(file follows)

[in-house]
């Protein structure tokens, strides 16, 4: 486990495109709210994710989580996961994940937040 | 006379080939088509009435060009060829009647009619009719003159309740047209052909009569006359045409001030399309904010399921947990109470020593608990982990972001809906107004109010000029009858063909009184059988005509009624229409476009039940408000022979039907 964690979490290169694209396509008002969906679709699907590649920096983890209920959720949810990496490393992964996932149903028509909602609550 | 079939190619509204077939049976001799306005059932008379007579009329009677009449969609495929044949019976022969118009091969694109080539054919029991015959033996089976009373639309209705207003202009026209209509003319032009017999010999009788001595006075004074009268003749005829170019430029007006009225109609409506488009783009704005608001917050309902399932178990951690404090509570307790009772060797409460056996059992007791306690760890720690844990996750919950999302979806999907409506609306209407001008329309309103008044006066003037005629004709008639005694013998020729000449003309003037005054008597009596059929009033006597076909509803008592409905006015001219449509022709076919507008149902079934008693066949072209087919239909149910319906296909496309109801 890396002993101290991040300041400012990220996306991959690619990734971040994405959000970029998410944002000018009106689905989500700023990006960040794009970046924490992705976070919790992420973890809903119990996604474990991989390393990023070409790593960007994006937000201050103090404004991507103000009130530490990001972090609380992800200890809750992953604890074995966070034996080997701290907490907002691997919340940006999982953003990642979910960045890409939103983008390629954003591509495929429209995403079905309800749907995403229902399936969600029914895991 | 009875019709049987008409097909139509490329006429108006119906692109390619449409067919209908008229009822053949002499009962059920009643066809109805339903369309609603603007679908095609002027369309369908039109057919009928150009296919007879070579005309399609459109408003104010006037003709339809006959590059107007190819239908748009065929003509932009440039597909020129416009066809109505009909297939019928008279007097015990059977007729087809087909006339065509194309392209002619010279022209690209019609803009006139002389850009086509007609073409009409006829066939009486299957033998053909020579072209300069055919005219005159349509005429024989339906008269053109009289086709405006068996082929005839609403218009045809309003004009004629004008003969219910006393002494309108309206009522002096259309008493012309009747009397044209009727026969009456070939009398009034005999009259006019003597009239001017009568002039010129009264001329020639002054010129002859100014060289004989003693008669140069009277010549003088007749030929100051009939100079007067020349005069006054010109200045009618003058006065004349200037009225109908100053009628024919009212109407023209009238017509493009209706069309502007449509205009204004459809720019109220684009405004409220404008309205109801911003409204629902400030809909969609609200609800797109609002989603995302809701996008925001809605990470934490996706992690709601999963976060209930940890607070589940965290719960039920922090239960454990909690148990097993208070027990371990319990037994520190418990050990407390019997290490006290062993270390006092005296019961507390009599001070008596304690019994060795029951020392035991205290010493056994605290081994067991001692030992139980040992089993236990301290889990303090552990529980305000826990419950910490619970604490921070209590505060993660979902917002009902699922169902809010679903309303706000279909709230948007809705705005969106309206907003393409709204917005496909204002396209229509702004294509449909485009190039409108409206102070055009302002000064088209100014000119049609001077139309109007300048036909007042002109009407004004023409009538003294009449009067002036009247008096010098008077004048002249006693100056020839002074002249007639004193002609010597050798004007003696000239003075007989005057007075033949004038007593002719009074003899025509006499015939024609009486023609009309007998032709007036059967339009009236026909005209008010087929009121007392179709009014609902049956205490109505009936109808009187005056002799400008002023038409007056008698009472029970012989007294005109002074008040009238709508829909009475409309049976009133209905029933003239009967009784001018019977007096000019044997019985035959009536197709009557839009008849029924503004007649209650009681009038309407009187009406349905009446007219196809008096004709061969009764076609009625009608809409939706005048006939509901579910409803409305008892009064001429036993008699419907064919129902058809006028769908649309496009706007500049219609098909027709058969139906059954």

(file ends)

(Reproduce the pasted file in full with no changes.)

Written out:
[in-house]
């Protein structure tokens, strides 16, 4: 486990495109709210994710989580996961994940937040 | 006379080939088509009435060009060829009647009619009719003159309740047209052909009569006359045409001030399309904010399921947990109470020593608990982990972001809906107004109010000029009858063909009184059988005509009624229409476009039940408000022979039907 964690979490290169694209396509008002969906679709699907590649920096983890209920959720949810990496490393992964996932149903028509909602609550 | 079939190619509204077939049976001799306005059932008379007579009329009677009449969609495929044949019976022969118009091969694109080539054919029991015959033996089976009373639309209705207003202009026209209509003319032009017999010999009788001595006075004074009268003749005829170019430029007006009225109609409506488009783009704005608001917050309902399932178990951690404090509570307790009772060797409460056996059992007791306690760890720690844990996750919950999302979806999907409506609306209407001008329309309103008044006066003037005629004709008639005694013998020729000449003309003037005054008597009596059929009033006597076909509803008592409905006015001219449509022709076919507008149902079934008693066949072209087919239909149910319906296909496309109801 890396002993101290991040300041400012990220996306991959690619990734971040994405959000970029998410944002000018009106689905989500700023990006960040794009970046924490992705976070919790992420973890809903119990996604474990991989390393990023070409790593960007994006937000201050103090404004991507103000009130530490990001972090609380992800200890809750992953604890074995966070034996080997701290907490907002691997919340940006999982953003990642979910960045890409939103983008390629954003591509495929429209995403079905309800749907995403229902399936969600029914895991 | 009875019709049987008409097909139509490329006429108006119906692109390619449409067919209908008229009822053949002499009962059920009643066809109805339903369309609603603007679908095609002027369309369908039109057919009928150009296919007879070579005309399609459109408003104010006037003709339809006959590059107007190819239908748009065929003509932009440039597909020129416009066809109505009909297939019928008279007097015990059977007729087809087909006339065509194309392209002619010279022209690209019609803009006139002389850009086509007609073409009409006829066939009486299957033998053909020579072209300069055919005219005159349509005429024989339906008269053109009289086709405006068996082929005839609403218009045809309003004009004629004008003969219910006393002494309108309206009522002096259309008493012309009747009397044209009727026969009456070939009398009034005999009259006019003597009239001017009568002039010129009264001329020639002054010129002859100014060289004989003693008669140069009277010549003088007749030929100051009939100079007067020349005069006054010109200045009618003058006065004349200037009225109908100053009628024919009212109407023209009238017509493009209706069309502007449509205009204004459809720019109220684009405004409220404008309205109801911003409204629902400030809909969609609200609800797109609002989603995302809701996008925001809605990470934490996706992690709601999963976060209930940890607070589940965290719960039920922090239960454990909690148990097993208070027990371990319990037994520190418990050990407390019997290490006290062993270390006092005296019961507390009599001070008596304690019994060795029951020392035991205290010493056994605290081994067991001692030992139980040992089993236990301290889990303090552990529980305000826990419950910490619970604490921070209590505060993660979902917002009902699922169902809010679903309303706000279909709230948007809705705005969106309206907003393409709204917005496909204002396209229509702004294509449909485009190039409108409206102070055009302002000064088209100014000119049609001077139309109007300048036909007042002109009407004004023409009538003294009449009067002036009247008096010098008077004048002249006693100056020839002074002249007639004193002609010597050798004007003696000239003075007989005057007075033949004038007593002719009074003899025509006499015939024609009486023609009309007998032709007036059967339009009236026909005209008010087929009121007392179709009014609902049956205490109505009936109808009187005056002799400008002023038409007056008698009472029970012989007294005109002074008040009238709508829909009475409309049976009133209905029933003239009967009784001018019977007096000019044997019985035959009536197709009557839009008849029924503004007649209650009681009038309407009187009406349905009446007219196809008096004709061969009764076609009625009608809409939706005048006939509901579910409803409305008892009064001429036993008699419907064919129902058809006028769908649309496009706007500049219609098909027709058969139906059954």